"Chucking" is a funk guitar technique in which the player plays chords or individual notes with the strings muted or even completely deadened. Muting the strings isn't much of a problem, but because chucking essentially turns the guitar into a rhythm instrument, your timing becomes everything. It's a good idea to practice with a metronome to make sure your chucking rhythm is working with your drummer and not against him.
Things You'll Need:
- Soft Guitar Pick
Practice chucking a note by touching a string with a finger of your left hand, just enough to deaden the sound, and picking the string rhythmically with a pick in your right hand. Press slightly harder to get a muted, but not fully resonant, sound out of the string. Practice playing lead lines using both a deadening and muting pressure.
Practice chucking a chord by playing the chord with just enough pressure to mute the strings and strumming just the muted strings in a rhythmic pattern. This technique works best with barre chords, where you are fingering all the strings on the guitar.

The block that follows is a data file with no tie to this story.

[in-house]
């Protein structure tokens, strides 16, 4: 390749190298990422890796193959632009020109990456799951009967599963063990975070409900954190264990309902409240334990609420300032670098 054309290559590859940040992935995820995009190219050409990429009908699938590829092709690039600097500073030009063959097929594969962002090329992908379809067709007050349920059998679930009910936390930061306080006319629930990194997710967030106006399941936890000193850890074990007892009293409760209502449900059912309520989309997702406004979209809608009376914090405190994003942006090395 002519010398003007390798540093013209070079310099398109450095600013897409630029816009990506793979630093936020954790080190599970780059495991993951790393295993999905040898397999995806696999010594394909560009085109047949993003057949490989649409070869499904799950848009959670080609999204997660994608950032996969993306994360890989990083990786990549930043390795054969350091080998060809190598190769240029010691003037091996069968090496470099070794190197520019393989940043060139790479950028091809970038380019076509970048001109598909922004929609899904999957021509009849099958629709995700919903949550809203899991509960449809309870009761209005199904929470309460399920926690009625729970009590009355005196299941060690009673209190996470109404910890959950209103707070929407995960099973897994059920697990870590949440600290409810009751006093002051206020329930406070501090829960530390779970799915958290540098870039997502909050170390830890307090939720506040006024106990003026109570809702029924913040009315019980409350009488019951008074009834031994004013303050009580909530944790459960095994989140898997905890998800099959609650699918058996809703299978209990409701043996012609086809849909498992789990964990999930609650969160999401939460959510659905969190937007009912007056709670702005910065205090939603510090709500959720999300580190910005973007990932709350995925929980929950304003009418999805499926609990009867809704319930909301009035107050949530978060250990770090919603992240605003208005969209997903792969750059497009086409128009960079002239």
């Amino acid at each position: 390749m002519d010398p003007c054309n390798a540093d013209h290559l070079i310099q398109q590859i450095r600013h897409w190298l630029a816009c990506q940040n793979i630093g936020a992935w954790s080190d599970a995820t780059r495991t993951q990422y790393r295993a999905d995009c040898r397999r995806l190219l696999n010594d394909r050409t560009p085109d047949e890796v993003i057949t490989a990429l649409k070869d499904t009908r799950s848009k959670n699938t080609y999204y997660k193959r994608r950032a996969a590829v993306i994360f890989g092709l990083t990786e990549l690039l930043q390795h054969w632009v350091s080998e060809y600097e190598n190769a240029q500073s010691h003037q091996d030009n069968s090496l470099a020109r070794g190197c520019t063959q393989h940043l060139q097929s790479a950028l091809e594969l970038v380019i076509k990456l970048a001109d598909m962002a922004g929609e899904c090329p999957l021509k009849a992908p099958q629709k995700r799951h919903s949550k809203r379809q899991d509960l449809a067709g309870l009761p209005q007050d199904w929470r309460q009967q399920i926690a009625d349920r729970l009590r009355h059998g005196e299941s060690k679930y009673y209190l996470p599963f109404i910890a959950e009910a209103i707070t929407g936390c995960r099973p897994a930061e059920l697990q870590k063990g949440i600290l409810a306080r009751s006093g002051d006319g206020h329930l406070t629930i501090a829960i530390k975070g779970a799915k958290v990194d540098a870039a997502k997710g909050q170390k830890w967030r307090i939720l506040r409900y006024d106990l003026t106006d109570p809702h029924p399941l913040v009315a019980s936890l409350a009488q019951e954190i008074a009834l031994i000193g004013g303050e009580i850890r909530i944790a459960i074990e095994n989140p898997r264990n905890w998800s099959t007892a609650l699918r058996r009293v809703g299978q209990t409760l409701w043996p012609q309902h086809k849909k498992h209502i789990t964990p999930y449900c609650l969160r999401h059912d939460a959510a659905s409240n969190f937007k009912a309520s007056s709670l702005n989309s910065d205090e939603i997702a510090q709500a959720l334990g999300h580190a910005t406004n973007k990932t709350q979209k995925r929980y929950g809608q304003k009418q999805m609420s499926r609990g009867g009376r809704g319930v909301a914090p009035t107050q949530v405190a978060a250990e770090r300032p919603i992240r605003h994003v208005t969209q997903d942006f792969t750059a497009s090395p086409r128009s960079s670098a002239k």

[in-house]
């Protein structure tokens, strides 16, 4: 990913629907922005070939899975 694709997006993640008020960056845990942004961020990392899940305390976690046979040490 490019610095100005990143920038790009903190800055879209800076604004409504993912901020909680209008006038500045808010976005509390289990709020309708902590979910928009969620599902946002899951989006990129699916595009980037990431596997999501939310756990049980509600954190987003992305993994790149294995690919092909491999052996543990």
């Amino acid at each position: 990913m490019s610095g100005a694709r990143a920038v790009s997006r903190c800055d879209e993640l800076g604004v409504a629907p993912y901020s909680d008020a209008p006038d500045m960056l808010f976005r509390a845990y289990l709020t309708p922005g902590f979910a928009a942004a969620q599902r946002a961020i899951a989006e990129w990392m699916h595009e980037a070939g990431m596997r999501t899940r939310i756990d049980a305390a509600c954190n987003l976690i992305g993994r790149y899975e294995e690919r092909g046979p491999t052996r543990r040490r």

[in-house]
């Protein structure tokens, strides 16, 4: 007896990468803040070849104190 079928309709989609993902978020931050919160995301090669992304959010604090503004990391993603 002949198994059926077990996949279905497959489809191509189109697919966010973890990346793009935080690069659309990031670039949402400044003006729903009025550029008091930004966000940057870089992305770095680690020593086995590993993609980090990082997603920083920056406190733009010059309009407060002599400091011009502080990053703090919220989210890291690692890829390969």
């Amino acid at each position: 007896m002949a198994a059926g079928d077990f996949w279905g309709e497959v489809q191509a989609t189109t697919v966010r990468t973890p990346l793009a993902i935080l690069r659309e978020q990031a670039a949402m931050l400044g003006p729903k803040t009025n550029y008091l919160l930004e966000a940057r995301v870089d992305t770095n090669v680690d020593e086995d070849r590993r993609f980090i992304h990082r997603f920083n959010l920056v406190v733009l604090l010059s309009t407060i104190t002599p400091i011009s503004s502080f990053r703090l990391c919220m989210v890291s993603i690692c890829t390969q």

Practice alternating fully voiced notes with chucked notes. For instance, play a fully voiced half note, followed by two chucked quarter notes. Or try a fully voiced chord with a half note and then chuck the chord with eight fast 16th notes. You'll instantly recognize the classic funk sound.
Practice with a metronome as you speed up your chucking patterns to make sure you're staying precisely on rhythm.
- A chucking guitar is frequently played through a wah pedal, so that the fully voiced notes or chords can be distorted as they're played. In a solo, the fully voiced notes can be bent to create the distortion.
- Chucking is an electric guitar technique; deadened or muted notes can rarely be heard on an unamplified guitar.
Scott Knickelbine began writing professionally in 1977. He is the author of 34 books and his work has appeared in hundreds of publications, including "The New York Times," "The Milwaukee Sentinel," "Architecture" and "Video Times." He has written in the fields of education, health, electronics, architecture and construction. Knickelbine received a Bachelor of Arts cum laude in journalism from the University of Minnesota.